Did you know that we had the largest sheep dairy in the United States fewer than 25 miles outside of Albany? And did you know that they make some of the finest sheep milk cheeses around?
I first learned about Old Chatham Sheepherding Company many years ago from an article in Saveur magazine on the splendor of their flock, the magnificence of their restaurant, and the comforts of their inn. It was a dream to eventually travel to their farm in northern Columbia County for dinner, but sadly all the other arms of the enterprise were shuttered before I could make the trip. Honestly, it's one of the great regrets of my life.
But it's September, and that means it's time to eat local. So I'm putting my regret aside -- with one of Old Chatham's newest offerings.
The Kinderhook Creek, a very special 100-percent sheep's milk cheese, is a hefty discus. It weighs in at 14 ounces of creamy, earthy, buttery (dare I say, "sheepy") goodness. They say it is made in a Camembert-style, but generally Camembert are a bit thinner to help in the ripening process. This cheese has a white bloomy rind, like Camembert and Brie, so it ripens from the outside in.
That means the longer you keep a whole cheese in a cold damp portion of your refrigerator, the more gooey, runny cheese you'll see just under the rind. While the Old Chatham Sheepherding Company does sell its cheese wrapped, they use a special imported paper that allows the cheese to breathe and ripen from within.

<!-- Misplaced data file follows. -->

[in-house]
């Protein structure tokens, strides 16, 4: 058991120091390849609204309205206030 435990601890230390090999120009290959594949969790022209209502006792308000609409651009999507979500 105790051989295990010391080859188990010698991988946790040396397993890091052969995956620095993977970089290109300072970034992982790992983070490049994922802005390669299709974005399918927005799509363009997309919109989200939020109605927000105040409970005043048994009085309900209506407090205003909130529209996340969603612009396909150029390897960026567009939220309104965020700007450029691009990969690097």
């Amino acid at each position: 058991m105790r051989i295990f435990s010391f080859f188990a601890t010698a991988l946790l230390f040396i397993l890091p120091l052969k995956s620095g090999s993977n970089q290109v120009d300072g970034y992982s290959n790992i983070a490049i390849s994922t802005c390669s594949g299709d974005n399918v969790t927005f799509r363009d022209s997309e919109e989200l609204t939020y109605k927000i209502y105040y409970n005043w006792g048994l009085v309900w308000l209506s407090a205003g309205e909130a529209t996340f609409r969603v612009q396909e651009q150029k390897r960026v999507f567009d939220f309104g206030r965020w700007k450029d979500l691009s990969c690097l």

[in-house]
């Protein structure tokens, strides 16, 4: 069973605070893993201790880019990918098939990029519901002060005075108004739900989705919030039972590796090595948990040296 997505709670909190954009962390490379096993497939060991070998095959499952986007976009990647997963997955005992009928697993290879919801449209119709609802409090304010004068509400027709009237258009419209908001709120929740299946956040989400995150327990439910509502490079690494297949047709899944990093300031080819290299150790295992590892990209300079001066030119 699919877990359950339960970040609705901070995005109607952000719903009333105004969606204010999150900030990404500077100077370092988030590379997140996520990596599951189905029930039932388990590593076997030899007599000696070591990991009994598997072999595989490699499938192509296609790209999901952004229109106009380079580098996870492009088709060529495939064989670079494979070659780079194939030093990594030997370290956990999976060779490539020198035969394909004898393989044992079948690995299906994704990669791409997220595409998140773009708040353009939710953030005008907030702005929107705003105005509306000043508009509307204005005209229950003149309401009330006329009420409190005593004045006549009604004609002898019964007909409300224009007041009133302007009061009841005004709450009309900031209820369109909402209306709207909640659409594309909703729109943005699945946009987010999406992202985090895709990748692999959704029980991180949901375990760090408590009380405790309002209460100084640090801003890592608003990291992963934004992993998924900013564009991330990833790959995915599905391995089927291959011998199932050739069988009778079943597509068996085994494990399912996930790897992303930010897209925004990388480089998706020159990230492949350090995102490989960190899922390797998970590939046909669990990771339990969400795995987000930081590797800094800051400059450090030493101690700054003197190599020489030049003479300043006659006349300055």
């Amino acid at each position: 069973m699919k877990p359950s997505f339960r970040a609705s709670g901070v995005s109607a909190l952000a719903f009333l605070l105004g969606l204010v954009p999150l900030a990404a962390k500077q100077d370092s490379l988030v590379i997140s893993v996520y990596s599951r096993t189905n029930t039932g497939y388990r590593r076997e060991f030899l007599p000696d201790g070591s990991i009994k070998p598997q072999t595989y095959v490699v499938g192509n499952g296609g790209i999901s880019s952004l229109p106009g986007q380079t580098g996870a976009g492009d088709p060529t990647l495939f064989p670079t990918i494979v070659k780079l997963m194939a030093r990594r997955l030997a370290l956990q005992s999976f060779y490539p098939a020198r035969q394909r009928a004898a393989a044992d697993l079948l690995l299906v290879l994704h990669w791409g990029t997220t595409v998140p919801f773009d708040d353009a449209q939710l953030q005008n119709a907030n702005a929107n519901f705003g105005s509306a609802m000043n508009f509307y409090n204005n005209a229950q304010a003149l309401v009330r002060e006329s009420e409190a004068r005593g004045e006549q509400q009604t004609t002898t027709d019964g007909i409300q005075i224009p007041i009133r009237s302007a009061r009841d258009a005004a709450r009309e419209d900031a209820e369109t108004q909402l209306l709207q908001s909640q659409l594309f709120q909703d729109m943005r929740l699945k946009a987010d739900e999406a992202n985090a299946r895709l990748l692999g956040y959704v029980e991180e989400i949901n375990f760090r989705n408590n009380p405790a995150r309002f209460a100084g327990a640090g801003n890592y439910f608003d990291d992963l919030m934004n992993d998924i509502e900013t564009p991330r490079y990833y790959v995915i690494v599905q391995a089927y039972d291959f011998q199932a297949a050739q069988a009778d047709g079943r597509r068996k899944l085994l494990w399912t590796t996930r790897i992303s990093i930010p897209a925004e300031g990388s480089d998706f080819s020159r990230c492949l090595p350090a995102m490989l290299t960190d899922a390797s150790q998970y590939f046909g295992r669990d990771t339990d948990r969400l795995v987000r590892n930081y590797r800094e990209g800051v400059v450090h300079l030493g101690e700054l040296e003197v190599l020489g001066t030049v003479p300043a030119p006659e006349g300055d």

However, given the girth of the Kinderhook Creek, it's clear the cheesemaker's intent is not for a fully runny cheese. It seems like it is more similar to a French Coulommiers, which is prized for its firm center when ripe.
The bloomy rind has a bit of a textural snap and characteristic bite to it. I'm not going to take sides here. Some people adore edible rinds and eat them with abandon. For others they are too intense, gritty, or otherwise unenjoyable. If you want to cut off the rind from your piece of cheese, I'm fine with that. If you want to gobble it up, more power to you.
But do not, under any circumstance, dig out the soft center from a bloomy rind cheese, leaving the rind behind and a cavity in the cheese. That's cheese etiquette 101.
The Kinderhook Creek is not an inexpensive cheese. You can buy a 14-ounce wheel of it from Adventure in Food Trading for about $17. Or you can buy it in smaller quantities from the Honest Weight Food Co-op for just shy of $30 per pound. Although the co-op will give you a 10 percent discount for buying the whole wheel. In either case you should call ahead just to make sure it's in stock.
Or you could just make a trip out to Old Chatham Shepherding Company yourself. The cheese would go great with some crisp, sweet and tart local apples, too. That and a loaf of bread, and you are well on your way to a balanced meal.
If you do pick up a wheel or even just a piece, always remember to take your cheese out of the refrigerator at least an hour before you plan to eat it. When you are paying a premium for good cheese, you are paying for its robust flavor. And if you eat your cheese too cold, you will be missing out on a lot of the experience.
Now go eat.
Daniel B. is the proprietor of the Fussy Little Blog.
Earlier on AOA: Touring Washington County's cheeses
We'd really like you to take part in the conversation here at All Over Albany. But we do have a few rules here. Don't worry, they're easy. The first: be kind. The second: treat everyone else with the same respect you'd like to see in return. Cool? Great, post away. Comments are moderated so it might take a little while for your comment to show up. Thanks for being patient.